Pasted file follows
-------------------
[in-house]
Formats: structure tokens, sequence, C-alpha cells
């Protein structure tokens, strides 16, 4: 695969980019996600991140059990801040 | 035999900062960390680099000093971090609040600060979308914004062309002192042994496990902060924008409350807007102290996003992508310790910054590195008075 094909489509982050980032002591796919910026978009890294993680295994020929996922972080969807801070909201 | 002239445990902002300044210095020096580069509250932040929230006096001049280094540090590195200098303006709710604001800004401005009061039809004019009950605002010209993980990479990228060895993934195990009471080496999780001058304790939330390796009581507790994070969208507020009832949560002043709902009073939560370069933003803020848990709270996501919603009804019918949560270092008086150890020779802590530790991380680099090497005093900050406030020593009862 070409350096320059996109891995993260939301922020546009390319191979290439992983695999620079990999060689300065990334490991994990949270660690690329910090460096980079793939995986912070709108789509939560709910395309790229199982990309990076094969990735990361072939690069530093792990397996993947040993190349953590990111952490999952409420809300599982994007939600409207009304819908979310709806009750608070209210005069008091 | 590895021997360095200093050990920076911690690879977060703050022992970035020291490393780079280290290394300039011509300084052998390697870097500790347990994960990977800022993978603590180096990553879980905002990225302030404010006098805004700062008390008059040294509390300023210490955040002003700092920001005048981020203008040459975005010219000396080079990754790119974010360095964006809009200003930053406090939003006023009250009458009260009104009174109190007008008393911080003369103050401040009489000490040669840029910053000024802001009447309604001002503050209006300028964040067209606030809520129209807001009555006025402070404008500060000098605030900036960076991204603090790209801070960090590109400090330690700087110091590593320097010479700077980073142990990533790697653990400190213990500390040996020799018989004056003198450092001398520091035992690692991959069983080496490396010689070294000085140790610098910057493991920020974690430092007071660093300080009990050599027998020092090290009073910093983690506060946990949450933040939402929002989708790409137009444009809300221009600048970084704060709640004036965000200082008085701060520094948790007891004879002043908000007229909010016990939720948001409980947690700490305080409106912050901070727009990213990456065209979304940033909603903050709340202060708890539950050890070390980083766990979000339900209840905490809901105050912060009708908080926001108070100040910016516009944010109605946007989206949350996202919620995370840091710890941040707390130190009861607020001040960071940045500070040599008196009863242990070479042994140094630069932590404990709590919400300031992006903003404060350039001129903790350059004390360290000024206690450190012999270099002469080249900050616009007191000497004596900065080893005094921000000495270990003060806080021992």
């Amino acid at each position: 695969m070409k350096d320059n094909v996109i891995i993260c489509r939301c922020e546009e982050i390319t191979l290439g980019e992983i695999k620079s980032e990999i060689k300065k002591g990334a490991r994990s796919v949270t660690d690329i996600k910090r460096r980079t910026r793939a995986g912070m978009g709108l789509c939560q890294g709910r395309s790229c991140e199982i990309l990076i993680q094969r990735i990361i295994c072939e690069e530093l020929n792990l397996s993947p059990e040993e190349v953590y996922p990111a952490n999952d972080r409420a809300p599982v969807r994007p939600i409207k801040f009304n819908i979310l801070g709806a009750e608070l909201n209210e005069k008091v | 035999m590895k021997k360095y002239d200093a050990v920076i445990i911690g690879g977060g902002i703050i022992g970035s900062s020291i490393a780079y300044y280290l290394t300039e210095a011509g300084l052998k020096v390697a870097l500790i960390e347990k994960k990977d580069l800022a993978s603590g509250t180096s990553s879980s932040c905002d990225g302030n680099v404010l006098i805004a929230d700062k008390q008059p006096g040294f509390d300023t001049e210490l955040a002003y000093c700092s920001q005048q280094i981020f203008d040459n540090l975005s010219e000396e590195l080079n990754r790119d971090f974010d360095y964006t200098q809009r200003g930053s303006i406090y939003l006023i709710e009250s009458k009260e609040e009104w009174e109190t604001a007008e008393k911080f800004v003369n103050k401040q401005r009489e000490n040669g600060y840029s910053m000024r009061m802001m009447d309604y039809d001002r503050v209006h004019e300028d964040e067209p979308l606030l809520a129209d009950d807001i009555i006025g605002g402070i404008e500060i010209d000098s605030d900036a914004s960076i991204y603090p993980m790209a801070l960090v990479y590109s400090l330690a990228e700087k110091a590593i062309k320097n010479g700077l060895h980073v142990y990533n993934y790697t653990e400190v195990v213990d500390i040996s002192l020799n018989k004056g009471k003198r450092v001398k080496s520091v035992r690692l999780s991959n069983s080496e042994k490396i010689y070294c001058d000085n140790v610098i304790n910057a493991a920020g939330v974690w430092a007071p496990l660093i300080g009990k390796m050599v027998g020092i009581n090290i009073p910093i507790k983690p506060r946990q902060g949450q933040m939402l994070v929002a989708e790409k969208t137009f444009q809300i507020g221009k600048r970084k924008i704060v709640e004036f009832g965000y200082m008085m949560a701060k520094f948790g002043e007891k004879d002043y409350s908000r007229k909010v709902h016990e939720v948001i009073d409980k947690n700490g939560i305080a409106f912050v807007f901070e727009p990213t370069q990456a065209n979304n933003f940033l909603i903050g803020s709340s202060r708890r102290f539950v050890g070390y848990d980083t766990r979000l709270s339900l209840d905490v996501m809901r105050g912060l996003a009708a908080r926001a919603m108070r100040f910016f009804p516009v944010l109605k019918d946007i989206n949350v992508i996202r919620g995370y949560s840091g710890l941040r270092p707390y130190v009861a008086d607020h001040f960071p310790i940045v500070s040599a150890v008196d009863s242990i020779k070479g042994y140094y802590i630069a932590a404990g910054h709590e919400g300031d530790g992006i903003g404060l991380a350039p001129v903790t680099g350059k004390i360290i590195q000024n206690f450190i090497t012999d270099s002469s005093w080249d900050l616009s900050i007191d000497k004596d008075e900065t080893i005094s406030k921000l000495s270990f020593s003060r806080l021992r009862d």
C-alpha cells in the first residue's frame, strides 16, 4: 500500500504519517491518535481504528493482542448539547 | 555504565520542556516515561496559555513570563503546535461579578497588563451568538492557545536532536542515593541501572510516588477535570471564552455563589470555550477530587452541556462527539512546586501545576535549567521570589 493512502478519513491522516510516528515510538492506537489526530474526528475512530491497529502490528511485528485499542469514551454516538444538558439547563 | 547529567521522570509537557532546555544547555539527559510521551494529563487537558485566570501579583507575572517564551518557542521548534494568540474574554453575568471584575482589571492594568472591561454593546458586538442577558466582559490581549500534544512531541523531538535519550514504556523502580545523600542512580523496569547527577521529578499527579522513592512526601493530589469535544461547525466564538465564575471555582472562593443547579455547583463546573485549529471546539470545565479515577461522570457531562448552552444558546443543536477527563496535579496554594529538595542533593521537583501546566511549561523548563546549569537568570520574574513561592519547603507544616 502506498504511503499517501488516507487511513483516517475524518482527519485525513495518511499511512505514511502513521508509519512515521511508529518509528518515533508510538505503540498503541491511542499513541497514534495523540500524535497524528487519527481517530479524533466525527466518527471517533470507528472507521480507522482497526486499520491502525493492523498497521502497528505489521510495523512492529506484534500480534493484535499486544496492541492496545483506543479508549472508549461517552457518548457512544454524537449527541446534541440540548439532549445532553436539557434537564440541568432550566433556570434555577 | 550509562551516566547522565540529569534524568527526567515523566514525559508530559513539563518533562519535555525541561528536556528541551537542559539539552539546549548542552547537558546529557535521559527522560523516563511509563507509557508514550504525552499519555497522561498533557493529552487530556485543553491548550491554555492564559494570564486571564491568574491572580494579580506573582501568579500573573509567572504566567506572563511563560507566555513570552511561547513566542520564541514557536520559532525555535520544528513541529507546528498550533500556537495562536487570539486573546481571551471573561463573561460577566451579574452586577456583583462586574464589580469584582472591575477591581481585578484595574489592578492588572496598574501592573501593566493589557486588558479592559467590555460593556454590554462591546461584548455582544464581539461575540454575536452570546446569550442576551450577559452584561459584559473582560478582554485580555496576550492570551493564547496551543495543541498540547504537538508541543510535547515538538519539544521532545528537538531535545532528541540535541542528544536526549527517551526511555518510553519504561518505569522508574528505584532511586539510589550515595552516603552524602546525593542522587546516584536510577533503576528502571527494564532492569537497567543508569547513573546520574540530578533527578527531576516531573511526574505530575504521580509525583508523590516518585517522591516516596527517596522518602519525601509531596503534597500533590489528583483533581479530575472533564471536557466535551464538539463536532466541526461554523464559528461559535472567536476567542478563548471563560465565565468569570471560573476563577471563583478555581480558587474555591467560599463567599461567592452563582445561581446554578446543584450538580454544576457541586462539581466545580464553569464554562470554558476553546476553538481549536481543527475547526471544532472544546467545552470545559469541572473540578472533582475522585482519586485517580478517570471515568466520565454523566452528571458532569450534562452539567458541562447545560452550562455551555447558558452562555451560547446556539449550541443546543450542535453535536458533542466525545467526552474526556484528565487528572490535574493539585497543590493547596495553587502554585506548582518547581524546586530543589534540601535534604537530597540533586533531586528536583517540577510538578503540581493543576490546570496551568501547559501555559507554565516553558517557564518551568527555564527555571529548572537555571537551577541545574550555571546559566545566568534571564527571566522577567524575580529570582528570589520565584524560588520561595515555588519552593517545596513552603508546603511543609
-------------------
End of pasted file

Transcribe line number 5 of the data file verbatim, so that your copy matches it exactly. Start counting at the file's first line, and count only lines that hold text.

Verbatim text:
C-alpha cells in the first residue's frame, strides 16, 4: 500500500504519517491518535481504528493482542448539547 | 555504565520542556516515561496559555513570563503546535461579578497588563451568538492557545536532536542515593541501572510516588477535570471564552455563589470555550477530587452541556462527539512546586501545576535549567521570589 493512502478519513491522516510516528515510538492506537489526530474526528475512530491497529502490528511485528485499542469514551454516538444538558439547563 | 547529567521522570509537557532546555544547555539527559510521551494529563487537558485566570501579583507575572517564551518557542521548534494568540474574554453575568471584575482589571492594568472591561454593546458586538442577558466582559490581549500534544512531541523531538535519550514504556523502580545523600542512580523496569547527577521529578499527579522513592512526601493530589469535544461547525466564538465564575471555582472562593443547579455547583463546573485549529471546539470545565479515577461522570457531562448552552444558546443543536477527563496535579496554594529538595542533593521537583501546566511549561523548563546549569537568570520574574513561592519547603507544616 502506498504511503499517501488516507487511513483516517475524518482527519485525513495518511499511512505514511502513521508509519512515521511508529518509528518515533508510538505503540498503541491511542499513541497514534495523540500524535497524528487519527481517530479524533466525527466518527471517533470507528472507521480507522482497526486499520491502525493492523498497521502497528505489521510495523512492529506484534500480534493484535499486544496492541492496545483506543479508549472508549461517552457518548457512544454524537449527541446534541440540548439532549445532553436539557434537564440541568432550566433556570434555577 | 550509562551516566547522565540529569534524568527526567515523566514525559508530559513539563518533562519535555525541561528536556528541551537542559539539552539546549548542552547537558546529557535521559527522560523516563511509563507509557508514550504525552499519555497522561498533557493529552487530556485543553491548550491554555492564559494570564486571564491568574491572580494579580506573582501568579500573573509567572504566567506572563511563560507566555513570552511561547513566542520564541514557536520559532525555535520544528513541529507546528498550533500556537495562536487570539486573546481571551471573561463573561460577566451579574452586577456583583462586574464589580469584582472591575477591581481585578484595574489592578492588572496598574501592573501593566493589557486588558479592559467590555460593556454590554462591546461584548455582544464581539461575540454575536452570546446569550442576551450577559452584561459584559473582560478582554485580555496576550492570551493564547496551543495543541498540547504537538508541543510535547515538538519539544521532545528537538531535545532528541540535541542528544536526549527517551526511555518510553519504561518505569522508574528505584532511586539510589550515595552516603552524602546525593542522587546516584536510577533503576528502571527494564532492569537497567543508569547513573546520574540530578533527578527531576516531573511526574505530575504521580509525583508523590516518585517522591516516596527517596522518602519525601509531596503534597500533590489528583483533581479530575472533564471536557466535551464538539463536532466541526461554523464559528461559535472567536476567542478563548471563560465565565468569570471560573476563577471563583478555581480558587474555591467560599463567599461567592452563582445561581446554578446543584450538580454544576457541586462539581466545580464553569464554562470554558476553546476553538481549536481543527475547526471544532472544546467545552470545559469541572473540578472533582475522585482519586485517580478517570471515568466520565454523566452528571458532569450534562452539567458541562447545560452550562455551555447558558452562555451560547446556539449550541443546543450542535453535536458533542466525545467526552474526556484528565487528572490535574493539585497543590493547596495553587502554585506548582518547581524546586530543589534540601535534604537530597540533586533531586528536583517540577510538578503540581493543576490546570496551568501547559501555559507554565516553558517557564518551568527555564527555571529548572537555571537551577541545574550555571546559566545566568534571564527571566522577567524575580529570582528570589520565584524560588520561595515555588519552593517545596513552603508546603511543609